Terrorists stormed an Indian Air Force station in Pathankot on January 2, killing seven security personnel. Photograph: (DNA)
A basic security protocol at the Indian Air Force's Pathankot air force station - despite precise intelligence information about an imminent attack - could have prevented terrorists storming the air force station in January 2016, an internal inquiry ordered by Indian PM Narendra Modi concludes.
The inquiry was ordered after PM Modi expressed his displeasure over the manner in which terrorists stormed the airbase in a meeting with top security officials, a media report states.
The report claims that the IAF, which initially hadn't ordered an inquiry, was forced to order one after the prime minister stepped in.
The inquiry, conducted by Air Vice-Marshal Amit Dev, has blamed security loopholes and senior IAF officials at the airbase not following basic security protocol, and for the terrorists infiltrating into the IAF station.
The report says the "standard operating procedure to secure installations had been violated making it easy for the terrorist to enter and hide within the base".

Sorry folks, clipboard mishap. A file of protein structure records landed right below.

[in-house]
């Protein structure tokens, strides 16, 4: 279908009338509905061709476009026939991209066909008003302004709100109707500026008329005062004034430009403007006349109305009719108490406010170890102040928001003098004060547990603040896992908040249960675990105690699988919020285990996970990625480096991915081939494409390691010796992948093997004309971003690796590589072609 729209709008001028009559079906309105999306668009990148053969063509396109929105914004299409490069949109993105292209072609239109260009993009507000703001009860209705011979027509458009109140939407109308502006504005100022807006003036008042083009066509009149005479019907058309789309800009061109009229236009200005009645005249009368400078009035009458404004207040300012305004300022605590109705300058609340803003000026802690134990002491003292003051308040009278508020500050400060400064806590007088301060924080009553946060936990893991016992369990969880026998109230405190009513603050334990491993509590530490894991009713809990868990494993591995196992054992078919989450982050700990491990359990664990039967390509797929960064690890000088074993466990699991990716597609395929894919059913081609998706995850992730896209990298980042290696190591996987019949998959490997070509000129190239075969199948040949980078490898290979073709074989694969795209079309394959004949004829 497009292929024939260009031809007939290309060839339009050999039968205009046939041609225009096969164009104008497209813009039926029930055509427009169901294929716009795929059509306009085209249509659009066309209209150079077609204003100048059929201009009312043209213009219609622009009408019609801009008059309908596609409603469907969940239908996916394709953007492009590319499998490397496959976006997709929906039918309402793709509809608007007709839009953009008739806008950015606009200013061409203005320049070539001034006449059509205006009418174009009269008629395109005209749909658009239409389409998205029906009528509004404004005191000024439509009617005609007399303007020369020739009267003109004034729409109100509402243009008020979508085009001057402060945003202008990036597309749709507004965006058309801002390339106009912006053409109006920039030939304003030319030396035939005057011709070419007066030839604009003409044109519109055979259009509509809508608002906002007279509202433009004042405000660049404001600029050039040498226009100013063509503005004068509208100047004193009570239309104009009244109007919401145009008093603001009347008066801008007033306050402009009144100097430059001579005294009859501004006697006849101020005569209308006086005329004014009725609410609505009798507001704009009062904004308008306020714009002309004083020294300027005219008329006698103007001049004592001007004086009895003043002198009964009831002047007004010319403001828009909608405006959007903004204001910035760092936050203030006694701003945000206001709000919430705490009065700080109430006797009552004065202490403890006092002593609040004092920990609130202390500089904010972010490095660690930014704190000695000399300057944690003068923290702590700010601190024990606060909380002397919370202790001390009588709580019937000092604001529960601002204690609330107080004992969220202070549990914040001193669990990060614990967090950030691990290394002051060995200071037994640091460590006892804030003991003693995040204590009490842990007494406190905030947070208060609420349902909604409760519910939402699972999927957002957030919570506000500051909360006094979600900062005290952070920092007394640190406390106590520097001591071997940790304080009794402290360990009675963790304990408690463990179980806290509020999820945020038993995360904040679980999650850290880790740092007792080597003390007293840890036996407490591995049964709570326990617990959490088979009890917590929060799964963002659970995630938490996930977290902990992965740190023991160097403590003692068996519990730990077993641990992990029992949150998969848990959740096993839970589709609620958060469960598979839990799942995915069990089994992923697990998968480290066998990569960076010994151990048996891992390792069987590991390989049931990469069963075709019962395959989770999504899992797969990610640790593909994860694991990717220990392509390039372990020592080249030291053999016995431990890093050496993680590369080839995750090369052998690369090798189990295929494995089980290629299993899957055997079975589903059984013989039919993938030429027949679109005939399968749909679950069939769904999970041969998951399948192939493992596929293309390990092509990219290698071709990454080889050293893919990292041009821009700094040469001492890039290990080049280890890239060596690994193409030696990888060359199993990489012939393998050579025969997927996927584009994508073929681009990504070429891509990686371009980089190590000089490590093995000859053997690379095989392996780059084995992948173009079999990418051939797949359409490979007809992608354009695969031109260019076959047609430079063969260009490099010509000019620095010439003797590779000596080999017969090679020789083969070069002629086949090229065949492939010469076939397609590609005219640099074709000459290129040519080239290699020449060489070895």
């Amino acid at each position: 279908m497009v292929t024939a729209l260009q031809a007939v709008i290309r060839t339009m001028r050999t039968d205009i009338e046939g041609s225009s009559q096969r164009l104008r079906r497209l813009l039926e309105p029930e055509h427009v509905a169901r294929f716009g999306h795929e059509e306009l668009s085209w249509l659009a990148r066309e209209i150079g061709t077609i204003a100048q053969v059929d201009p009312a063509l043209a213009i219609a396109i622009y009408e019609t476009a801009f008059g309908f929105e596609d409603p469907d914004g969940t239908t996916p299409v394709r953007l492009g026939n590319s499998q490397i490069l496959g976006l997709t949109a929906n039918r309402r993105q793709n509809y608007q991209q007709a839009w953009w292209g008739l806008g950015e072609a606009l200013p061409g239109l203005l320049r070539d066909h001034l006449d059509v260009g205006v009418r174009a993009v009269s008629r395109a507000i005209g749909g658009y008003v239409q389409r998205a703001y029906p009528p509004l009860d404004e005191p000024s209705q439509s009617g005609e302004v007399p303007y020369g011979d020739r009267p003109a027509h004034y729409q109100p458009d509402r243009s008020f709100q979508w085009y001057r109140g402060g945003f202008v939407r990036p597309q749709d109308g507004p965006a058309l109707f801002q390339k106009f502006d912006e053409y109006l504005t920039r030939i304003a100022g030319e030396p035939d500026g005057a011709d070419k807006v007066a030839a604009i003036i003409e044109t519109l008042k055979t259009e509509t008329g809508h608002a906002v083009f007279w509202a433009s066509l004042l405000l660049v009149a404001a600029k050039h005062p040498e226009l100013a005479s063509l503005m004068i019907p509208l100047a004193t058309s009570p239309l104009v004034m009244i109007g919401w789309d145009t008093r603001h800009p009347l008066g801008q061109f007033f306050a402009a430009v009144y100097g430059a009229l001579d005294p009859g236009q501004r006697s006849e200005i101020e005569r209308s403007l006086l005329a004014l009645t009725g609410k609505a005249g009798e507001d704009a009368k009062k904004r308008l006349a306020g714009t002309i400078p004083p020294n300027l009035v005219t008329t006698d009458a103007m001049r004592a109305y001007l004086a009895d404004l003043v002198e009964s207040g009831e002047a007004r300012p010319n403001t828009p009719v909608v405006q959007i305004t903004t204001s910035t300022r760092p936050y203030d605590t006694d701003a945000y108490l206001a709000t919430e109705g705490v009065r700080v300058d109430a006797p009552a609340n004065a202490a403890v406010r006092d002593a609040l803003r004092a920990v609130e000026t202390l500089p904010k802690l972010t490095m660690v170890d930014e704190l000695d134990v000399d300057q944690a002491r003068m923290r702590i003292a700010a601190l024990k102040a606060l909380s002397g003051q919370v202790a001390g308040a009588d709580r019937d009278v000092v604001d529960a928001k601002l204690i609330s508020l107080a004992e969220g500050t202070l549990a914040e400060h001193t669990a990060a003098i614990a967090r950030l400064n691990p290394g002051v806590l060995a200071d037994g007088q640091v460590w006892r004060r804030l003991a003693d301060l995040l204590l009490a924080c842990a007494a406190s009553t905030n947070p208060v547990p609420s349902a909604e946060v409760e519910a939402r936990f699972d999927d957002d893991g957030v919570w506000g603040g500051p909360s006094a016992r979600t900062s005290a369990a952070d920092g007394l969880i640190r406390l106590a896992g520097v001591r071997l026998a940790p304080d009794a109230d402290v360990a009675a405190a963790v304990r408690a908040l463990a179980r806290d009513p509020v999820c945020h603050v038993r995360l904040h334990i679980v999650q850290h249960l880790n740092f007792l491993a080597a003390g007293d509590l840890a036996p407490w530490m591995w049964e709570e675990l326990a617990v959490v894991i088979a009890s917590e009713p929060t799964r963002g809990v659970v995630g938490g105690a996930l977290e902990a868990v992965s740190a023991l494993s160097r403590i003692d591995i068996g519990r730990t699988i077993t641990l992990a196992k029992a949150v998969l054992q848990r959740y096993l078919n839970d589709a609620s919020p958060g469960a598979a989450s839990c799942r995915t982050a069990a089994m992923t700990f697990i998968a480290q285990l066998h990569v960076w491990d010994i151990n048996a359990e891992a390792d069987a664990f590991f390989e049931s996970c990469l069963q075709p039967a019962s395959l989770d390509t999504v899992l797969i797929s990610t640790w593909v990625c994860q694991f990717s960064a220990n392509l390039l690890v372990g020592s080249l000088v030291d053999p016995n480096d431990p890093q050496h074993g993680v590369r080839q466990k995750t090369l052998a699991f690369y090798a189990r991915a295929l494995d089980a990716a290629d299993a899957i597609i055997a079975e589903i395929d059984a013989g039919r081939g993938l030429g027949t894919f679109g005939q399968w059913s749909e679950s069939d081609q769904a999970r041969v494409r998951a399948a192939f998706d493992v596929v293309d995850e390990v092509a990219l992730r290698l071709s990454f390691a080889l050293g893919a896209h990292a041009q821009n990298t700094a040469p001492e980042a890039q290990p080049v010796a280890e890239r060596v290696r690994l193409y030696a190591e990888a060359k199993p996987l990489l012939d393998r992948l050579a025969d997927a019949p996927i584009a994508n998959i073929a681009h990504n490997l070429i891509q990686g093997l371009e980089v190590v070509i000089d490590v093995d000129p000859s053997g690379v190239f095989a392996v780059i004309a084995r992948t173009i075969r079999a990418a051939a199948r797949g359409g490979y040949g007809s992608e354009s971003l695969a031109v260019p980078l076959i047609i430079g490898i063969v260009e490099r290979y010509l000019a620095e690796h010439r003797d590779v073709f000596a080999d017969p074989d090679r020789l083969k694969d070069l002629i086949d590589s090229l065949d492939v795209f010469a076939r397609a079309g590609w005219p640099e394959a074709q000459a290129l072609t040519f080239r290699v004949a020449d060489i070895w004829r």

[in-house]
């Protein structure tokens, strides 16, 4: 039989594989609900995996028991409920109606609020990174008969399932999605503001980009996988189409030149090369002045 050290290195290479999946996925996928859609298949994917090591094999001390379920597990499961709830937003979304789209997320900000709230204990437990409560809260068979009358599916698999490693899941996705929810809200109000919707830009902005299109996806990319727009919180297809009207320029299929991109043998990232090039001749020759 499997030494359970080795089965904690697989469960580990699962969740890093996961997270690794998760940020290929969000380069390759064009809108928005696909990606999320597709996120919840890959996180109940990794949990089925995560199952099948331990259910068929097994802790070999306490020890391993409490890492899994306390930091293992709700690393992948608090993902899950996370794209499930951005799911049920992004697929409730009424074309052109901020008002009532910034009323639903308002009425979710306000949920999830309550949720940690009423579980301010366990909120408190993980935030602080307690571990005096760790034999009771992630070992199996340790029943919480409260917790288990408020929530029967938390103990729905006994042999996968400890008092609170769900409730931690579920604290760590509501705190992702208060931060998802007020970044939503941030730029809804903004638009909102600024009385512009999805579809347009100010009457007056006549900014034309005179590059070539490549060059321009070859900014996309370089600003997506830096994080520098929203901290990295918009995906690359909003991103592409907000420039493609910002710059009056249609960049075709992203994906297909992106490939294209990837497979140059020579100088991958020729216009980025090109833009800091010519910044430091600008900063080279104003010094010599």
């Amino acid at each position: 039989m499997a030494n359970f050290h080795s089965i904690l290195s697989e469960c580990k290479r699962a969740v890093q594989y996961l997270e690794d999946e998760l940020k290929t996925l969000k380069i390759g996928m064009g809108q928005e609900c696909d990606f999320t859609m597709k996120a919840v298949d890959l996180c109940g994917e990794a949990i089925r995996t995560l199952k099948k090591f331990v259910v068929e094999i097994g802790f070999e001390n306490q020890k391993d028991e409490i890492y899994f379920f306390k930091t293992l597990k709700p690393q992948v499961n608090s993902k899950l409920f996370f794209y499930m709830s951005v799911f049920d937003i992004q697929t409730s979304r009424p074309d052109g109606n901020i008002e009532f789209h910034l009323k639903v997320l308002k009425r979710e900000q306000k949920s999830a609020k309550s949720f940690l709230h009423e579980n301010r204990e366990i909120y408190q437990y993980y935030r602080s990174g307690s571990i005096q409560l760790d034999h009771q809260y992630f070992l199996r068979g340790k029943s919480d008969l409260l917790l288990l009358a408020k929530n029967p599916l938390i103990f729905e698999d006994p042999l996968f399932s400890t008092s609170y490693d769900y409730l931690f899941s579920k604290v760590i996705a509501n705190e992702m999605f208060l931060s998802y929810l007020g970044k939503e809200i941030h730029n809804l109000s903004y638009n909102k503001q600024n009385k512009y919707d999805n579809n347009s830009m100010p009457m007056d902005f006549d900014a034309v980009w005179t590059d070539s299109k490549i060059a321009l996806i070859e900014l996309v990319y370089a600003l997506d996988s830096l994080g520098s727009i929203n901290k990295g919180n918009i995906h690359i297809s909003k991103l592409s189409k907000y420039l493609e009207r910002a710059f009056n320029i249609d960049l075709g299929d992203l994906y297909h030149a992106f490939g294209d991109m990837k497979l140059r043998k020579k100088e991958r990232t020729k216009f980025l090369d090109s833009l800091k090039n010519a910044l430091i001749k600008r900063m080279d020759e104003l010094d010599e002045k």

Seven security personnel were killed after terrorists stormed the IAF fighter base near the India-Pakistan border on January 2, 2016 in an operation lasting three days.
The inquiry has reportedly concluded that the air force officials weren't able to come-up with comprehensive plan to defend the airbase despite "clear and precise intelligence" about the attack.
The then Pathankot Airbase Commander Air Commodore JS Dhamoon, who finds mention in the report, has resigned. Some IAF officers and soldiers are likely to lose their seniority as a punishment for not following procedure, the media report qupted top sources as saying.
The inquiry states that a few months before the attack, the route used by the terrorist to enter the airbase was called a "vulnerable point" after a mentally unstable man breached security using the same route.